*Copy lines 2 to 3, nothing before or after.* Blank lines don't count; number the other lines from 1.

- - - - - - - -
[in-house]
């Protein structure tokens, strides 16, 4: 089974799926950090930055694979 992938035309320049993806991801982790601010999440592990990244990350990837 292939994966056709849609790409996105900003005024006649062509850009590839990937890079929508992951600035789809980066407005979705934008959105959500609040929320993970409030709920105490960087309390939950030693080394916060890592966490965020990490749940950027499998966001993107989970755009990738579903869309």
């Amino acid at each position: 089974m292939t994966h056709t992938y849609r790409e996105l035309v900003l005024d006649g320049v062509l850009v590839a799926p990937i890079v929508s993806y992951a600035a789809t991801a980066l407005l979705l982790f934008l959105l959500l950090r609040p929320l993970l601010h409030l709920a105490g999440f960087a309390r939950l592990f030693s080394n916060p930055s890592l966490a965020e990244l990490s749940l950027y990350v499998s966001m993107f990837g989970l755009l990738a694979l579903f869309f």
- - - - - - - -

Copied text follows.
């Protein structure tokens, strides 16, 4: 089974799926950090930055694979 992938035309320049993806991801982790601010999440592990990244990350990837 292939994966056709849609790409996105900003005024006649062509850009590839990937890079929508992951600035789809980066407005979705934008959105959500609040929320993970409030709920105490960087309390939950030693080394916060890592966490965020990490749940950027499998966001993107989970755009990738579903869309």
């Amino acid at each position: 089974m292939t994966h056709t992938y849609r790409e996105l035309v900003l005024d006649g320049v062509l850009v590839a799926p990937i890079v929508s993806y992951a600035a789809t991801a980066l407005l979705l982790f934008l959105l959500l950090r609040p929320l993970l601010h409030l709920a105490g999440f960087a309390r939950l592990f030693s080394n916060p930055s890592l966490a965020e990244l990490s749940l950027y990350v499998s966001m993107f990837g989970l755009l990738a694979l579903f869309f």